The Easy Way Out

T

I rearrange my grandmother in loose-leaf pages,
each poem a memory, a sterling trinket in a felt pouch
I keep by my side, often touching it throughout
the day, the way one checks a phone
through a pocket. There is the poem where
she teaches me about the many tastes and states
of salt, the one where I learn to measure
for biscuits using my hands: a palmful of lard,
a turn of the wrist for a pour of buttermilk.

She remembered growing up poor in Kentucky,
going to town in a horse-pulled buggy—an old mare
name Beatrice—after a girl that once caught my
great-grandfather’s eye, something I’ve saved
for a future piece. Her father’s cruel yet loving
legacy continues to this day within me
and my daughter: quick to love, quicker to anger.

For this I now take a pill, a form of bipolar disorder
that is spread out along the whole of my family tree,
like an infected dogwood with large leaf spots.
I told my uncle about Risperidone after his last
episode, every door ripped from its hinges.
I told my brother after he grew angry and threw
his girlfriend out because she found out he was
cheating. So far, no takers.

There is a form of adrenaline that comes with rage,
the kind I always imagined could lift cars off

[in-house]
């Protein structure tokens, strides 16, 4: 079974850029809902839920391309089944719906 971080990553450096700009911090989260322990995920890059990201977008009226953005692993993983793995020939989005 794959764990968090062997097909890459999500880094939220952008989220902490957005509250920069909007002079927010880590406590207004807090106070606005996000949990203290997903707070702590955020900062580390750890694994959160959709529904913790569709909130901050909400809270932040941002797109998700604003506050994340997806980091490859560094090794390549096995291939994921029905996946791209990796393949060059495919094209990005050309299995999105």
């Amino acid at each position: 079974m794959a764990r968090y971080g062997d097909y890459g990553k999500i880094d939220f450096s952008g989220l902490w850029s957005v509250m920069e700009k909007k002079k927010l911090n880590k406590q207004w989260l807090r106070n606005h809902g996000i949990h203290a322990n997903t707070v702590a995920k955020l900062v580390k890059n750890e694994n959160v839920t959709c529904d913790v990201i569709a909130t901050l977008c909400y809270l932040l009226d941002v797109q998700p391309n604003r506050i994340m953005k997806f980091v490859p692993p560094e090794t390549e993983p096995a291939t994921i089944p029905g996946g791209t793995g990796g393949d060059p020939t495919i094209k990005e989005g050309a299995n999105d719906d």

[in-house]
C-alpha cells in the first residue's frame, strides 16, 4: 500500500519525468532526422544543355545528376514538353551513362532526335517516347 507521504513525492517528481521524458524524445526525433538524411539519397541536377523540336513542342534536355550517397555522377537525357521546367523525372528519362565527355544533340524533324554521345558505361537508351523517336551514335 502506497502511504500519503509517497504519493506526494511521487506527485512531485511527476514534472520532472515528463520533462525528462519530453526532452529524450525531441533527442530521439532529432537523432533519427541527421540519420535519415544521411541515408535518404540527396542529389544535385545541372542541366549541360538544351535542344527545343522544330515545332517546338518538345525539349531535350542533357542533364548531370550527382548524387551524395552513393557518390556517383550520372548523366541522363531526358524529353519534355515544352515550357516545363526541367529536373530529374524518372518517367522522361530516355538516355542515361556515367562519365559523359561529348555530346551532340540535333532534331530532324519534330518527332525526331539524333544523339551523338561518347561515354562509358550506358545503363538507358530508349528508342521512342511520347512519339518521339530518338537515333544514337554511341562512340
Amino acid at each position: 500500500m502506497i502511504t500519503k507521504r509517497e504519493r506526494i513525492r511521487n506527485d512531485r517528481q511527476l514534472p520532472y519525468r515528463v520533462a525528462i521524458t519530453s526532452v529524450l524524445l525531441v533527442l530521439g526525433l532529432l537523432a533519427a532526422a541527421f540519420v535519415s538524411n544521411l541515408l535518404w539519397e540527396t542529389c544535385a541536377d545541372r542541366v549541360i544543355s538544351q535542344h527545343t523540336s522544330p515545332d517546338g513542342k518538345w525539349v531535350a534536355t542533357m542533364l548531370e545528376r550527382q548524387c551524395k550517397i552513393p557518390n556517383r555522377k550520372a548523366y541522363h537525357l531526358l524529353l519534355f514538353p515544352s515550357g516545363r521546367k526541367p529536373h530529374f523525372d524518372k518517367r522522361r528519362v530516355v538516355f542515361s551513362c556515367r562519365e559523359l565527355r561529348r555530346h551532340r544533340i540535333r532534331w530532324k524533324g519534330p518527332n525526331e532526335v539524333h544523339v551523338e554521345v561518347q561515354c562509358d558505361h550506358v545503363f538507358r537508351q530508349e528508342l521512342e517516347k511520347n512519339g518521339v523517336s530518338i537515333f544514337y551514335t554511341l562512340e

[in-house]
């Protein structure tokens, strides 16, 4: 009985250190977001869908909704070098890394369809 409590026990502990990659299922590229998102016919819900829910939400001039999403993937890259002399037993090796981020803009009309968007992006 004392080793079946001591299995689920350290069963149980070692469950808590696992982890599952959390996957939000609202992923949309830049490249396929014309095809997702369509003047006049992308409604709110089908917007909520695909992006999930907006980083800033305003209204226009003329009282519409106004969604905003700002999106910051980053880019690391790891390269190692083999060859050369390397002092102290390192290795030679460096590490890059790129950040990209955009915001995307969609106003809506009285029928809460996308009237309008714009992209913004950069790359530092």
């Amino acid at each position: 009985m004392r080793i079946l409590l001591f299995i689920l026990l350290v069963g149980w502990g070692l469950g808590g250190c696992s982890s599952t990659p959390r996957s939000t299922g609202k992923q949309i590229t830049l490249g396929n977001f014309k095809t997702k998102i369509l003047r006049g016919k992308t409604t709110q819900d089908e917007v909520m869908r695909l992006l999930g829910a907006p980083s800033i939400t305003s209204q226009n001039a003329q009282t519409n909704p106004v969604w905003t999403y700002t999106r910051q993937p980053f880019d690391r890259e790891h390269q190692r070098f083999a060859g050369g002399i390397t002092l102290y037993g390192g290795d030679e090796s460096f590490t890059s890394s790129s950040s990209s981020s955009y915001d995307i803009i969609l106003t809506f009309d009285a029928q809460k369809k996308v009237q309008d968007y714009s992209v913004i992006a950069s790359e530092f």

children, hit baseballs over fences, but I only
know fists through sheetrock, broken plates,
and an arm through whatever stands in my way.

My grandmother married a man like her father,
full of laughter and mirth on a short fuse, telling
how she would sometimes go for walks on the farm
when she felt the thunder building in his mind,
the small ripples in the water’s surface
that indicate something big is right below.

My children called it walking on eggshells, knew
when I had this charged energy within me and was
ready to single out any nonsense reason to lash
out. I was a calculated hothead, a man trying
to apply logic to a misaligned emotional state.
This anger was always followed by regret and guilt,
which I tried to justify away but never could.
It was like trying to assign meaning to a tornado
or a plague, that somehow the victim played a
role in all this.

My son is like my father, mostly calm, only
occasional anger bubbling up in understandable
measure. He was the steady hand on mine that
tried to assuage the monster within me when it
surfaced: a 30-pound catfish covered in scars
and missing part of its left soft dorsal fin.
I do not miss it, swimming through life with a hook
in my mouth because no line was strong enough
to reel me in.

My grandmother lived in the country and I loved it
when she accelerated on the gravel road
near her house, the car shaking like a bull
before it throws the rider.

I am now the person I intend to be, a pile
of expired maps on my passenger seat as I try
to navigate the days before me, the road
transitioning from gravel to blacktop.


– Originally appeared in The Ocotillo Review


About the author

Mickie Kennedy

Mickie Kennedy is an American poet who resides in Baltimore County, Maryland with his family and two feuding cats. He enjoys British science fiction and the idea of long hikes in nature. His work has appeared in American Letters & Commentary, Artword Magazine, Conduit, Portland Review, Rockhurst Review, and Wisconsin Review. He earned an MFA from George Mason University.

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